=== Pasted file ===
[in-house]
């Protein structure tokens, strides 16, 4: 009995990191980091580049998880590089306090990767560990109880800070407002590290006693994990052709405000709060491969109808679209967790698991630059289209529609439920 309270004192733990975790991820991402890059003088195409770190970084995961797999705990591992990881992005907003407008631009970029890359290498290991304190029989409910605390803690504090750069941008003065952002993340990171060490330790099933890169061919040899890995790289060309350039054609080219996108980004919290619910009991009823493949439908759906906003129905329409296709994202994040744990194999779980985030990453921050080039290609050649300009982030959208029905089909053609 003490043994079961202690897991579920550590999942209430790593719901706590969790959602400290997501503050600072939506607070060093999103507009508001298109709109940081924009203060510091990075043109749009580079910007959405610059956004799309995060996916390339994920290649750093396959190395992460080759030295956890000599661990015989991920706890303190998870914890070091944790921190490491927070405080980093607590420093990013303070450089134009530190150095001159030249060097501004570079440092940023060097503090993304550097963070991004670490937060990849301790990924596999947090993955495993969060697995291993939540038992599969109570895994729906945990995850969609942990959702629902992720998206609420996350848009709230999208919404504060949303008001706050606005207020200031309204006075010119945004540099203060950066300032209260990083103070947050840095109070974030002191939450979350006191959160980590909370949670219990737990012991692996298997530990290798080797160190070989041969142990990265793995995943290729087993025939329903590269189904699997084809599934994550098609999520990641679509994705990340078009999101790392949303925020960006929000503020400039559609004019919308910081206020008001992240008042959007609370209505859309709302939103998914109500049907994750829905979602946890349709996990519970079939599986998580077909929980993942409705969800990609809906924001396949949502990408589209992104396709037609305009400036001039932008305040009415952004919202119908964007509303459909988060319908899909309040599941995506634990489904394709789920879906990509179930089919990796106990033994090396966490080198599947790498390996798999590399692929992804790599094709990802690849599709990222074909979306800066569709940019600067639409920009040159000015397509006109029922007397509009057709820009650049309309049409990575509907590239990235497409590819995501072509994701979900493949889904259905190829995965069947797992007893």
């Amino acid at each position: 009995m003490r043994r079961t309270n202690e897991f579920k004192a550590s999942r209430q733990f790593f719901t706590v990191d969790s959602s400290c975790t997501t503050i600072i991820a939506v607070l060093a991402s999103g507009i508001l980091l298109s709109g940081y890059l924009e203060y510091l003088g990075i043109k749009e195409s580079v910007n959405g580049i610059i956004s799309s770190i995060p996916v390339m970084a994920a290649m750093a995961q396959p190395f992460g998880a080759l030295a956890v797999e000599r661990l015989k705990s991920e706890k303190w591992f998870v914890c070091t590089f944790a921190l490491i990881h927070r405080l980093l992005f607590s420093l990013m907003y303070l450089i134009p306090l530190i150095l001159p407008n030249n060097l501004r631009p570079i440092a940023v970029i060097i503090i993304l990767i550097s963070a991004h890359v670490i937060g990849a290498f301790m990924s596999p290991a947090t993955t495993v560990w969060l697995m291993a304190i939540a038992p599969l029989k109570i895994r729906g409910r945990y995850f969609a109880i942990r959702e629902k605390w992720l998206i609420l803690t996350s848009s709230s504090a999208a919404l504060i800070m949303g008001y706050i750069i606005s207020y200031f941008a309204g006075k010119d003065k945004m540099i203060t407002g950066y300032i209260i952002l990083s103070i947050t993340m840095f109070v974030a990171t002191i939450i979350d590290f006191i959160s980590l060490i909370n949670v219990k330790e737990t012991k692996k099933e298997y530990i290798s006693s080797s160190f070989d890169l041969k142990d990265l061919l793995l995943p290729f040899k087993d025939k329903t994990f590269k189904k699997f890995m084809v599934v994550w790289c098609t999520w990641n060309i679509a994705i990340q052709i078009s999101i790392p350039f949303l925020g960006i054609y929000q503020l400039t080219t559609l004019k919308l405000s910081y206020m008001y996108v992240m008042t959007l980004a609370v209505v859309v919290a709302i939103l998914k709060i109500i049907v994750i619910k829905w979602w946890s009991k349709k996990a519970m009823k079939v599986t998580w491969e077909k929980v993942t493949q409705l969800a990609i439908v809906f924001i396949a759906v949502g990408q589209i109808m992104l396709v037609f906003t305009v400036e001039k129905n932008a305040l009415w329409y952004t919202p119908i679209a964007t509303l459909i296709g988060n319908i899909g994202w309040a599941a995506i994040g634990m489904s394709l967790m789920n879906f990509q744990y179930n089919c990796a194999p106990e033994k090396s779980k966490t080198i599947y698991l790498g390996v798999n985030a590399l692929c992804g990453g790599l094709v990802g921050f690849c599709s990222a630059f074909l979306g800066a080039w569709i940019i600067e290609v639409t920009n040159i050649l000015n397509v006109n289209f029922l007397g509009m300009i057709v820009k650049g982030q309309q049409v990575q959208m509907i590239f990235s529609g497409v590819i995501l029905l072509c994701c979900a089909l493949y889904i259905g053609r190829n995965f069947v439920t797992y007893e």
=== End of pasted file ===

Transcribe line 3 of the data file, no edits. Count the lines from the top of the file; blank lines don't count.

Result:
């Amino acid at each position: 009995m003490r043994r079961t309270n202690e897991f579920k004192a550590s999942r209430q733990f790593f719901t706590v990191d969790s959602s400290c975790t997501t503050i600072i991820a939506v607070l060093a991402s999103g507009i508001l980091l298109s709109g940081y890059l924009e203060y510091l003088g990075i043109k749009e195409s580079v910007n959405g580049i610059i956004s799309s770190i995060p996916v390339m970084a994920a290649m750093a995961q396959p190395f992460g998880a080759l030295a956890v797999e000599r661990l015989k705990s991920e706890k303190w591992f998870v914890c070091t590089f944790a921190l490491i990881h927070r405080l980093l992005f607590s420093l990013m907003y303070l450089i134009p306090l530190i150095l001159p407008n030249n060097l501004r631009p570079i440092a940023v970029i060097i503090i993304l990767i550097s963070a991004h890359v670490i937060g990849a290498f301790m990924s596999p290991a947090t993955t495993v560990w969060l697995m291993a304190i939540a038992p599969l029989k109570i895994r729906g409910r945990y995850f969609a109880i942990r959702e629902k605390w992720l998206i609420l803690t996350s848009s709230s504090a999208a919404l504060i800070m949303g008001y706050i750069i606005s207020y200031f941008a309204g006075k010119d003065k945004m540099i203060t407002g950066y300032i209260i952002l990083s103070i947050t993340m840095f109070v974030a990171t002191i939450i979350d590290f006191i959160s980590l060490i909370n949670v219990k330790e737990t012991k692996k099933e298997y530990i290798s006693s080797s160190f070989d890169l041969k142990d990265l061919l793995l995943p290729f040899k087993d025939k329903t994990f590269k189904k699997f890995m084809v599934v994550w790289c098609t999520w990641n060309i679509a994705i990340q052709i078009s999101i790392p350039f949303l925020g960006i054609y929000q503020l400039t080219t559609l004019k919308l405000s910081y206020m008001y996108v992240m008042t959007l980004a609370v209505v859309v919290a709302i939103l998914k709060i109500i049907v994750i619910k829905w979602w946890s009991k349709k996990a519970m009823k079939v599986t998580w491969e077909k929980v993942t493949q409705l969800a990609i439908v809906f924001i396949a759906v949502g990408q589209i109808m992104l396709v037609f906003t305009v400036e001039k129905n932008a305040l009415w329409y952004t919202p119908i679209a964007t509303l459909i296709g988060n319908i899909g994202w309040a599941a995506i994040g634990m489904s394709l967790m789920n879906f990509q744990y179930n089919c990796a194999p106990e033994k090396s779980k966490t080198i599947y698991l790498g390996v798999n985030a590399l692929c992804g990453g790599l094709v990802g921050f690849c599709s990222a630059f074909l979306g800066a080039w569709i940019i600067e290609v639409t920009n040159i050649l000015n397509v006109n289209f029922l007397g509009m300009i057709v820009k650049g982030q309309q049409v990575q959208m509907i590239f990235s529609g497409v590819i995501l029905l072509c994701c979900a089909l493949y889904i259905g053609r190829n995965f069947v439920t797992y007893e």